First Floor, Second Floor, Sister Floor: Designing for the Whole FamilyMay 27, 2021 04:28PM ● By Megan Keyser
Photo by Bill Sitzmann
Ten years ago, the Osborns moved two doors down from the home of their dreams.
The family of five bought a handsome house in a lakeside community in Waterloo, Nebraska. Community happy hours took Stacie and Shane Osborn to other lakeside homes, and they fell in love with a neighbor’s place.
Fast forward to 2019, and the nearby dream house was on the market. The Osborns jumped at the opportunity and purchased the place they’d admired for years.
“Our old house had a different feel,” Stacie said. “We loved it, but it was darker woods and colors. This [new home] definitely had more of a beachy feel, with the brights and whites and all the windows with light coming in.”
As the family planned their transition to the new place down the shore, they recognized the need to hire designers for such a drastic style change. They reached out to Fluff Interiors of Omaha in May 2019.
“What I loved about their process was that they came over, blank slate, and just started asking questions,” Stacie said. “We filled out sheets of what we liked to do as a family, what were our side hobbies, etc. We love to travel. We went with a ‘Hamptons meets Nebraska’ theme, so downstairs there are lots of blues and beach colors.”
Upstairs is a cluster of rooms for the couple’s three teenage girls. The sisters’ floor includes three single bedrooms, each designed for that girl’s unique tastes and hobbies and with its own en suite bath, and a shared hangout space.
“We knew moving here, at the ages that they were, this was going to be the last [room] makeover before college. So, we wanted something youthful that would last them before they went off,” Stacie said.
Enter Fluff designer Lorrie Williams.
“The parents were fully on board with letting them choose,” Williams remembered. “It’s so great to do spaces that reflect personalities and not impose designers’ or Mom’s or Dad’s ideas. We had everything from super glam to playful.”
At 14, Addison is the youngest.
“She’s our fun-loving, lighthearted sports girl. She wanted something colorful that she could relax in and enjoy,” Stacie said.
Addison’s room is a light teal with worn beach wood and various fabrics and patterns dotted around her space. Her reading nook looks out onto the water.
“Some of the art on the walls were things she did herself,” Williams said. “She may rotate things out, but we wanted to display those.”
There’s a large, magnetic marker board in her nook space, useful for her doodling and Shakespearean sonnet memorization.
“We think as much about function as we do form. We try to make the home livable and lovely,” Williams remarked.
Alyssa is the middle daughter, at 15.
“Our phrase for her was ‘future influencer,’” Williams added. “She loved all things girly and makeup, and following along with people on social media.” “She is the social butterfly and one who I approve my outfits with before I leave the house,” Stacie noted.
Fluff chose a soft lilac and leafy wallpaper for Alyssa’s bedroom, a big change from the zebra-print walls of her old room. Her carpets and blankets are plush, her space is lit with a drop chandelier, and her nook has sliding drawers for extra storage.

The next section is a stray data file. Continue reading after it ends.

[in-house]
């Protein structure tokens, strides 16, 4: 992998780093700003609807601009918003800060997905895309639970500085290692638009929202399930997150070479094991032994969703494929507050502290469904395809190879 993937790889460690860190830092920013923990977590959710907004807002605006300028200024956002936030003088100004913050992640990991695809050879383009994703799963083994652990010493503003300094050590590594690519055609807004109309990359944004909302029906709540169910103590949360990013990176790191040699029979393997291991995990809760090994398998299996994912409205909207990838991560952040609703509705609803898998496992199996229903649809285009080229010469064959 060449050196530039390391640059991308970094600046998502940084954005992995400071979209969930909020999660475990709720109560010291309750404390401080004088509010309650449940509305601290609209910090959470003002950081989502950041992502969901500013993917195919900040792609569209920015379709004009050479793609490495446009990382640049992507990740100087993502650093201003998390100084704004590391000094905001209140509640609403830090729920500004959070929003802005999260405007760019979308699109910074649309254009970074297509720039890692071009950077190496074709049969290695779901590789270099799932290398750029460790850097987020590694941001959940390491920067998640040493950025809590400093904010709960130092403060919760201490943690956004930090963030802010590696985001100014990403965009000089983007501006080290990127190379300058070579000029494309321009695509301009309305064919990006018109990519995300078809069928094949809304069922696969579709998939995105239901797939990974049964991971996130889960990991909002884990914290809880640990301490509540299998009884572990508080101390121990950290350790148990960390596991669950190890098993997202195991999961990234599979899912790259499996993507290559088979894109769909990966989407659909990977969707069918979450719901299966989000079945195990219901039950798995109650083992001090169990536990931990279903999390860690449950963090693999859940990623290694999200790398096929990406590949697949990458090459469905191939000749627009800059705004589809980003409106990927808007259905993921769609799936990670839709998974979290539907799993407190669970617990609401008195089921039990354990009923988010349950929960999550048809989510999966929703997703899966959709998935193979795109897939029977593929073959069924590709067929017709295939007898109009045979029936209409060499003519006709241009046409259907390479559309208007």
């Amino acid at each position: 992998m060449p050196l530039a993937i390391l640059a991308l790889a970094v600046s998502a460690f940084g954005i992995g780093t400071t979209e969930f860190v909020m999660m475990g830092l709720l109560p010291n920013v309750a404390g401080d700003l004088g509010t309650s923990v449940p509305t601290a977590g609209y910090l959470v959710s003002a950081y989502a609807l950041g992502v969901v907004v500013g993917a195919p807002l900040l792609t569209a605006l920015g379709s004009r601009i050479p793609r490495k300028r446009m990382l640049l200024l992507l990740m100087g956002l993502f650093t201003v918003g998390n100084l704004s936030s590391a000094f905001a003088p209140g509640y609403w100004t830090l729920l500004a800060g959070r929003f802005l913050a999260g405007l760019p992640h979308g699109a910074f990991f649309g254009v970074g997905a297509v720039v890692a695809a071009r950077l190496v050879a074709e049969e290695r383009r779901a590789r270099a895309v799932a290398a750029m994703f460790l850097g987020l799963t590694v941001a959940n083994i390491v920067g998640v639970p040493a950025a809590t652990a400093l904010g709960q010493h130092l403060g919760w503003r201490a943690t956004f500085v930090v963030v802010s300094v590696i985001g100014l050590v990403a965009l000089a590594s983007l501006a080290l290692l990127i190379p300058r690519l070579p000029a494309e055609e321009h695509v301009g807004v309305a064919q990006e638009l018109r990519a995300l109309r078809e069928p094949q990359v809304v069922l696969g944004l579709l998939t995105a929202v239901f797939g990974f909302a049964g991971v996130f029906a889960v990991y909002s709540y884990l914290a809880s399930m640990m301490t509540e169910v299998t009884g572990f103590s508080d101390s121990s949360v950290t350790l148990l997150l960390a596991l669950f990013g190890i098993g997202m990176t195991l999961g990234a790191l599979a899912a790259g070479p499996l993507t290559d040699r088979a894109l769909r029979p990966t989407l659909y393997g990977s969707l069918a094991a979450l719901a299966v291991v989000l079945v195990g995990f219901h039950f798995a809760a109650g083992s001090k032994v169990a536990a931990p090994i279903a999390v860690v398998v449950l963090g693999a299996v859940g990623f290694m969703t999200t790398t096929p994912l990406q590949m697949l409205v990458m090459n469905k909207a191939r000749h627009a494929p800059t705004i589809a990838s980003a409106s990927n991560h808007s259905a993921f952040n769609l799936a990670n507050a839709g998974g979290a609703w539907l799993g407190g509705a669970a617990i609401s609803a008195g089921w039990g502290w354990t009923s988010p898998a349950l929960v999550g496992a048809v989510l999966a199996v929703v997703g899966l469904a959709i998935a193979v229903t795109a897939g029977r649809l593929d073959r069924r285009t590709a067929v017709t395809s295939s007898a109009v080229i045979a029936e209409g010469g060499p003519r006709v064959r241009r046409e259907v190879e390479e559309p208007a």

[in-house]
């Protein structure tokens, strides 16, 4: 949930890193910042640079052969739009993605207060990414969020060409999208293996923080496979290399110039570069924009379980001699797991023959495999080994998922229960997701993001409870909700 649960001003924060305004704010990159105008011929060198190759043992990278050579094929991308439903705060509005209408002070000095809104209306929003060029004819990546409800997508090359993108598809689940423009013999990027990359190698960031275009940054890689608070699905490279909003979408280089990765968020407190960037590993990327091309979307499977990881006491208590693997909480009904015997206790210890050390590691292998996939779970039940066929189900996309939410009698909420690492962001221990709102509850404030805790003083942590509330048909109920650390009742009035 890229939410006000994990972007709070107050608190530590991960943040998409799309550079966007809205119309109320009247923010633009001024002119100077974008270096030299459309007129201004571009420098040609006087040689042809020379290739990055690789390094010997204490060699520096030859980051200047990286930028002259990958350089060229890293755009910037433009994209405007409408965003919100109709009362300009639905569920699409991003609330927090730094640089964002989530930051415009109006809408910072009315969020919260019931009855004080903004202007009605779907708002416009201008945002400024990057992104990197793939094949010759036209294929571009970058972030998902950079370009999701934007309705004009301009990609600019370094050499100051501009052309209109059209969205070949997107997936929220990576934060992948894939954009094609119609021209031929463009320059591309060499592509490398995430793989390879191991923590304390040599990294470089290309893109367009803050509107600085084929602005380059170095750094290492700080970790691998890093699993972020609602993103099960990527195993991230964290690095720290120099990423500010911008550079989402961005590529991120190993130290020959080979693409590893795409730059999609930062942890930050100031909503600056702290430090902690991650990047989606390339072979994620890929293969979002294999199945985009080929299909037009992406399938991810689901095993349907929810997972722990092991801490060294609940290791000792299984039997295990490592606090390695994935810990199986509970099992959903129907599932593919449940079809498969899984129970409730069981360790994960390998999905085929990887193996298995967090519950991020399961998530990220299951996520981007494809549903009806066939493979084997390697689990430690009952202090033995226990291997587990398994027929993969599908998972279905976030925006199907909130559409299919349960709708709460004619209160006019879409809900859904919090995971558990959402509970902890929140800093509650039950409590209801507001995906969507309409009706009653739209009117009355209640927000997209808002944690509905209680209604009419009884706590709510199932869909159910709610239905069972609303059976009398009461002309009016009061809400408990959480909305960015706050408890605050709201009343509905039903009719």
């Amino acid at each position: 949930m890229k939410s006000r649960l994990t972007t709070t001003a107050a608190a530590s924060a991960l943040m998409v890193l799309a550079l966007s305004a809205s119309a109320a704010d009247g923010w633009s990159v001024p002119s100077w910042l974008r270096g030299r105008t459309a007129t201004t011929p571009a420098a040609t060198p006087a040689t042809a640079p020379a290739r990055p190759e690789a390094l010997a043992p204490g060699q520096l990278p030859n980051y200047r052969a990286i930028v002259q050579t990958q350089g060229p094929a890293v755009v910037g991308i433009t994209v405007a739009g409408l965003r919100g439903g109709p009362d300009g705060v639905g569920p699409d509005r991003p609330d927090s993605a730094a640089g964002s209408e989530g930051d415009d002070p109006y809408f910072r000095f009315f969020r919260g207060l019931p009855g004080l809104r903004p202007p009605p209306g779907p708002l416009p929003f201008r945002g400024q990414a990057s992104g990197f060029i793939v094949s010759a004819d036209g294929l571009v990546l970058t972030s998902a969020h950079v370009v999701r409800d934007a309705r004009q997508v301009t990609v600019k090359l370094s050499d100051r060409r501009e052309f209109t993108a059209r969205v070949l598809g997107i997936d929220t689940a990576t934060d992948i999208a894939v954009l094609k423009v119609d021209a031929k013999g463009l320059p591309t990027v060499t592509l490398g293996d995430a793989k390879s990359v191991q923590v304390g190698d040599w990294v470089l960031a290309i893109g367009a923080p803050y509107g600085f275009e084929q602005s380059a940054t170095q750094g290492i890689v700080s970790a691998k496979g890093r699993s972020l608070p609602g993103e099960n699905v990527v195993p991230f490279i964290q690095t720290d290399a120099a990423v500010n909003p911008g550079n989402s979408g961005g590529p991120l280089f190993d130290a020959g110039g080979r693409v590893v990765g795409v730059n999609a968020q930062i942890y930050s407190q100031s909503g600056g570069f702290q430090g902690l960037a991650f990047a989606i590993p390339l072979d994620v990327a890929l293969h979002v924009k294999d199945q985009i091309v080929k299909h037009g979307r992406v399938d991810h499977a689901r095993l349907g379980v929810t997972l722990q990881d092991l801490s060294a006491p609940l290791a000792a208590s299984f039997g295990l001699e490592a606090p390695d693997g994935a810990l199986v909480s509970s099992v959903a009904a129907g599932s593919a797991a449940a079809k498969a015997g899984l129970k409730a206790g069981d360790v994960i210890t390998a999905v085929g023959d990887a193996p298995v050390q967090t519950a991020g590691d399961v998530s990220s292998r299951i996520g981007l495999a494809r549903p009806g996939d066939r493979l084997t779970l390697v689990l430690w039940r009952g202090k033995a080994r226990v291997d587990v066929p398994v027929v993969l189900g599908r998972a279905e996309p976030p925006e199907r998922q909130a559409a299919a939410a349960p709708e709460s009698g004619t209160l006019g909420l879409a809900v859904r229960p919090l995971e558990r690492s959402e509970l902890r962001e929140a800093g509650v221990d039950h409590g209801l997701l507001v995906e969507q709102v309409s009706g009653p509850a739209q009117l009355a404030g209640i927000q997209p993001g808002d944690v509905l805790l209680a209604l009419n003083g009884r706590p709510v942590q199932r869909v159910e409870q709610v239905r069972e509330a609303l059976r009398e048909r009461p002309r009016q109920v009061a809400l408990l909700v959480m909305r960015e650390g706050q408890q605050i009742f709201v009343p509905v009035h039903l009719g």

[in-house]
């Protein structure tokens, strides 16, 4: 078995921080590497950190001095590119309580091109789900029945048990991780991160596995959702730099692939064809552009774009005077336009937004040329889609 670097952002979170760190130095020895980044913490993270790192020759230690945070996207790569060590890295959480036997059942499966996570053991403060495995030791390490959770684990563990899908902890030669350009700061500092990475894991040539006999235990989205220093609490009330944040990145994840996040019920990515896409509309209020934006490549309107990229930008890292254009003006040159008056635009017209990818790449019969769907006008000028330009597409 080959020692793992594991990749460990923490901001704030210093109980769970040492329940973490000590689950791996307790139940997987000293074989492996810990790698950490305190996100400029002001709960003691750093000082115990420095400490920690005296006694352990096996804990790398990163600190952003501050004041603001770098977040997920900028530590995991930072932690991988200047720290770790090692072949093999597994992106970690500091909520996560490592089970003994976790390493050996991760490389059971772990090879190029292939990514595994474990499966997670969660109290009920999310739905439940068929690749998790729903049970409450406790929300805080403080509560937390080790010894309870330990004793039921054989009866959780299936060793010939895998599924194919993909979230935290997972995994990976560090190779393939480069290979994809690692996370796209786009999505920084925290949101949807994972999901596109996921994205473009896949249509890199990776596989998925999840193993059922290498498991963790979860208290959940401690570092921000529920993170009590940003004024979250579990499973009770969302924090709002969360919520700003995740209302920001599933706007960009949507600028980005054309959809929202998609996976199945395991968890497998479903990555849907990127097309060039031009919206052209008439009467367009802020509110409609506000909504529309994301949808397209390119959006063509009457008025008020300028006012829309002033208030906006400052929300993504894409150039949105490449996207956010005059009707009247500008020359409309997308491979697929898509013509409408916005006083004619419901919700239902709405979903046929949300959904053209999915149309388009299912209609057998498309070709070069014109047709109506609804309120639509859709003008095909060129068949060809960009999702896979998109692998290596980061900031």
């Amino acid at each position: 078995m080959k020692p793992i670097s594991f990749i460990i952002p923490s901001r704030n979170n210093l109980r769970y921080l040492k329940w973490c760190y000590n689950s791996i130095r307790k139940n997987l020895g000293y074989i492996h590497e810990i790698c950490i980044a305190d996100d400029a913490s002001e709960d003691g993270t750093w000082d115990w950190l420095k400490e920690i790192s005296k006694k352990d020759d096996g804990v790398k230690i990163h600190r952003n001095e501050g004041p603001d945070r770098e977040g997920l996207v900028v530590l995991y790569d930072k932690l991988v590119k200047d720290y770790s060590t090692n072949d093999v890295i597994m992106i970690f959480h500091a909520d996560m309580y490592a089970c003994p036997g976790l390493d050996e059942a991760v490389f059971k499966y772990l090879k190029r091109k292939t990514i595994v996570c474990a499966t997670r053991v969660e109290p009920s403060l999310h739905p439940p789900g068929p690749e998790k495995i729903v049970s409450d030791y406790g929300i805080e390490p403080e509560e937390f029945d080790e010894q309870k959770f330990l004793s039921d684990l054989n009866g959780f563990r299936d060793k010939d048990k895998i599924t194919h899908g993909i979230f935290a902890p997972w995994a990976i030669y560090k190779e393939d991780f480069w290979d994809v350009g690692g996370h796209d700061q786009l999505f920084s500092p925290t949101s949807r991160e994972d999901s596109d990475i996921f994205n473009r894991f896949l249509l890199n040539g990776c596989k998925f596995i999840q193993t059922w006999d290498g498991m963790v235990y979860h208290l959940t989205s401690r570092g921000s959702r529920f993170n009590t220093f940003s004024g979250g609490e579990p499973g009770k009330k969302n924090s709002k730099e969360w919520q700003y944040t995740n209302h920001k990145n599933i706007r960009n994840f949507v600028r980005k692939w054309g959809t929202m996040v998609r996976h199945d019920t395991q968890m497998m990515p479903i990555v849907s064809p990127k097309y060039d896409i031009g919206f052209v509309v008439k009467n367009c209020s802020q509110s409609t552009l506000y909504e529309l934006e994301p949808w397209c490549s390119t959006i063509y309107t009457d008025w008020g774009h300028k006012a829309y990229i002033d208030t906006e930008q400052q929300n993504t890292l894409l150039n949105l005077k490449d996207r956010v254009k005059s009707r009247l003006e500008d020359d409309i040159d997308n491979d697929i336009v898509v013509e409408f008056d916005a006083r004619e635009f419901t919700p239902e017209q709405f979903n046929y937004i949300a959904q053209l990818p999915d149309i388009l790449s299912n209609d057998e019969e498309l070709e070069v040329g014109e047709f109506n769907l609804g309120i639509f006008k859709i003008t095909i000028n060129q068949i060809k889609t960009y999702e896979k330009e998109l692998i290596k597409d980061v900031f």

Isabella is the eldest sister at 17.
“Bella’s room is playful and transitional. We added lots of black-and-white elements that weren’t super girly,” Williams said.
“She’s our shoe collector with the biggest closet, and loves dogs. We had a picture of Goldie [the family’s esteemed mini goldendoodle] and they did this watercolor of her,” Stacie said, pointing to a pop art canvas print that Fluff had made from the photo. “It’s one of the favorite things in the whole house.” Stacie then pointed to a door draped with curtains. “She has a little balcony. It’s very Tangled-ish,” she said, referencing the Disney princess flick.
Each of the tiny glass bulbs in Bella’s chandelier were installed by the Fluff team. Her desk doubles as a vanity, and her rose-colored walls are paired with neutral grays and cozy creams.
The final space on the floor is what they call the bonus room, designed with an atmosphere for hanging out with friends, watching movies, and playing Mario Kart on the Nintendo Wii. The couch is deep—as big as a single bed—so the girls can host friends for slumber parties.
“Fluff did everything down to the shampoos in the showers, every last detail,” Stacie remembered. “We brought no furniture, just our personal items. When the floods happened [referencing the historic flooding in western Douglas County in spring 2019], we were within days of taking over the new house. So we ended up donating a lot of things, like our couches, to someone who lost everything. It was good timing in that aspect, that we could actually do some good with it.” “It doesn’t take a lot of convincing to get their friends to come out here,” Shane noted. “I have a feeling this summer is going to be a revolving door with teenage kids. Whatever we can do to spend time with them.”
When the space was finally finished, and the clothes and personal things had been walked or wagon-wheeled down the street, Fluff brought in photographers to capture the girls’ reactions seeing their rooms for the first time. Their faces are surprised, enthused, and dreamy.
“Fluff did such a good job, there’s nothing I ever want to change,” Stacie said.
This article originally appeared in the June 2021 issue of Omaha Home. To receive the magazine, click here to subscribe.